Kathmandu: A Nepal official has launched a mission to end an ancient tradition which forces menstruating women to stay in rudimentary shelters, following an incident this month when a woman and her two children were found dead in such a hut in Bajura district. Also Read - Gorkhey: Snuggled Between the Borders of Darjeeling and Sikkim, this Valley is A Must on Every Traveller’s List
“The practice of ‘chhaupadi’ is an ill religious practice that has killed many women. This deeply entrenched belief should be ended now,” Shristi Regmi, Deputy Mayor of Budinanda Municipality in Bajura district, around 720 km west of Kathmandu, told Efe news. Also Read - No Seven-day Quarantine Mandatory in Nepal For Tourists Having COVID Negative Report
On the night of January 8, Amba Bohara had been exiled to the windowless mud and stone hut to wait out her menstruation and had lit a fire to keep herself and her sons, aged nine and 12, warm. Also Read - Nepal Travel Guidelines: Latest COVID-19 Restrictions For Those Planning to go Mountaineering There
When Bohara’s mother-in-law opened the door to the hut the next morning, all three were dead.
According to the police, they died of suffocation due to lack of ventilation.
Regmi, 26, will travel to every village in the remote Bajura – her own constituency and the district with the lowest human development index in Nepal – to demolish these huts.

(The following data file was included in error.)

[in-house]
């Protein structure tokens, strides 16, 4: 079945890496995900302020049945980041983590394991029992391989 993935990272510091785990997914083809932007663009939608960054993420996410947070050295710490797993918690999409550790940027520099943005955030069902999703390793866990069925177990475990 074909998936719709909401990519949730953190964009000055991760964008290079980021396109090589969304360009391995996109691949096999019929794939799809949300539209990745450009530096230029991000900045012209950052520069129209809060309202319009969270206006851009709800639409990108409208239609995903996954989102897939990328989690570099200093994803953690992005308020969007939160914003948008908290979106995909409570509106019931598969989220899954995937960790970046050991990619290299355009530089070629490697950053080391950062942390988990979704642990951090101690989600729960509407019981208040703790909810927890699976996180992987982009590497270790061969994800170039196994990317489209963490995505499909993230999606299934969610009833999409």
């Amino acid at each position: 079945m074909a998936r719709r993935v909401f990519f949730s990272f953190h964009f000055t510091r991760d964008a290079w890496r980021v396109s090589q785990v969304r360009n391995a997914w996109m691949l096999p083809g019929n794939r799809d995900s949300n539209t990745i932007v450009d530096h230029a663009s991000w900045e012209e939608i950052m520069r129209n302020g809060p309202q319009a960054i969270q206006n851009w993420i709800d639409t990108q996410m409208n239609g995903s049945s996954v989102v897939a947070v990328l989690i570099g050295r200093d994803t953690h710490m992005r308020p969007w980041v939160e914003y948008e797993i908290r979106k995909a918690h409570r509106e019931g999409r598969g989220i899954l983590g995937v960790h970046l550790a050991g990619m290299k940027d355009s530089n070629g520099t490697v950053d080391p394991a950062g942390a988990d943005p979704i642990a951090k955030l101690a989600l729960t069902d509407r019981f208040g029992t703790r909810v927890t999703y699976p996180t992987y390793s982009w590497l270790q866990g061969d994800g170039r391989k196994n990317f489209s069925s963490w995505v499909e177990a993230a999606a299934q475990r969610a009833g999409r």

For centuries in Nepal, menstruating women and girls have been exiled from the home to separate huts although the practice was banned by the Supreme Court in 2005.
In August 2017, the Nepal government criminalised the practice with a three-month jail sentence and/or a penalty of 3,000 Nepalese rupees ($30).
The Deputy Mayor has so far managed to dismantle 80 menstrual huts across various municipalities.
After the death of Bohara and her children, Regmi said all municipalities have been given two weeks to demolish the huts that fall within their jurisdiction.
Following the death of Bohara and her sons, Nepal’s Parliamentary Hearing Committee also issued directives to the Ministry of Women, Children and Senior Citizens to book families who force girls and women to practice “chhaupadi”.
“It’s challenging to end this centuries-old belief within a short span of time. But it’s not impossible,” Regmi added.